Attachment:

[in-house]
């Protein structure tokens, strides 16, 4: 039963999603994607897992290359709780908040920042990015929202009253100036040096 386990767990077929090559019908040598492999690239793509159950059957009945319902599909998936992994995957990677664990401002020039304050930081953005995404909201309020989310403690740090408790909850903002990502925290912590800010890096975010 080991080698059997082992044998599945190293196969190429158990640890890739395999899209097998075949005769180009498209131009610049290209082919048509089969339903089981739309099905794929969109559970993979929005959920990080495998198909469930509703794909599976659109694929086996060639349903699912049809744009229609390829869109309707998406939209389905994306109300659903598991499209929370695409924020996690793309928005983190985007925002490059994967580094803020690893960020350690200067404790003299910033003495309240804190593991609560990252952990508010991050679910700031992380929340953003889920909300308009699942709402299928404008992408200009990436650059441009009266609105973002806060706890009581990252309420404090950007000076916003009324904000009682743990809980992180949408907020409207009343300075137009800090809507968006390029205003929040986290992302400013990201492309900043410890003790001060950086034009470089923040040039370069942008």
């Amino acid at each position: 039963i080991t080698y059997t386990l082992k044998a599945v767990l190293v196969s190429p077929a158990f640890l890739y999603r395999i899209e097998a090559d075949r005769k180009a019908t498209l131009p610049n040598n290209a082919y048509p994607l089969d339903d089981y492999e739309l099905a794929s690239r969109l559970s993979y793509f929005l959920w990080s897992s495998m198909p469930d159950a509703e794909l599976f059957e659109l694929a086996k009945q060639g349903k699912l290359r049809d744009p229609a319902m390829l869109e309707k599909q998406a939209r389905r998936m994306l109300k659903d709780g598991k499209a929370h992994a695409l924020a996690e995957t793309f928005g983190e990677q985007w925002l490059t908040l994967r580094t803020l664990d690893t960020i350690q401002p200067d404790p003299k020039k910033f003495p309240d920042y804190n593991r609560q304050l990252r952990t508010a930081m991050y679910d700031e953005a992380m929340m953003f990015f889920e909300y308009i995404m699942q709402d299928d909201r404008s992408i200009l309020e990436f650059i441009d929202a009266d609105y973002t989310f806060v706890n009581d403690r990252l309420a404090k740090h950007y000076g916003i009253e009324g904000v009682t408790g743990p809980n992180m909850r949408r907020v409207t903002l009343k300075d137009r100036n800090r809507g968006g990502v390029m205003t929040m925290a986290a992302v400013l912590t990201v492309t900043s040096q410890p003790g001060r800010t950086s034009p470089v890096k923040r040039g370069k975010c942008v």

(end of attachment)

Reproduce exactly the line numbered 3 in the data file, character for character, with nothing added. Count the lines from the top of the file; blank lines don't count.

């Amino acid at each position: 039963i080991t080698y059997t386990l082992k044998a599945v767990l190293v196969s190429p077929a158990f640890l890739y999603r395999i899209e097998a090559d075949r005769k180009a019908t498209l131009p610049n040598n290209a082919y048509p994607l089969d339903d089981y492999e739309l099905a794929s690239r969109l559970s993979y793509f929005l959920w990080s897992s495998m198909p469930d159950a509703e794909l599976f059957e659109l694929a086996k009945q060639g349903k699912l290359r049809d744009p229609a319902m390829l869109e309707k599909q998406a939209r389905r998936m994306l109300k659903d709780g598991k499209a929370h992994a695409l924020a996690e995957t793309f928005g983190e990677q985007w925002l490059t908040l994967r580094t803020l664990d690893t960020i350690q401002p200067d404790p003299k020039k910033f003495p309240d920042y804190n593991r609560q304050l990252r952990t508010a930081m991050y679910d700031e953005a992380m929340m953003f990015f889920e909300y308009i995404m699942q709402d299928d909201r404008s992408i200009l309020e990436f650059i441009d929202a009266d609105y973002t989310f806060v706890n009581d403690r990252l309420a404090k740090h950007y000076g916003i009253e009324g904000v009682t408790g743990p809980n992180m909850r949408r907020v409207t903002l009343k300075d137009r100036n800090r809507g968006g990502v390029m205003t929040m925290a986290a992302v400013l912590t990201v492309t900043s040096q410890p003790g001060r800010t950086s034009p470089v890096k923040r040039g370069k975010c942008v």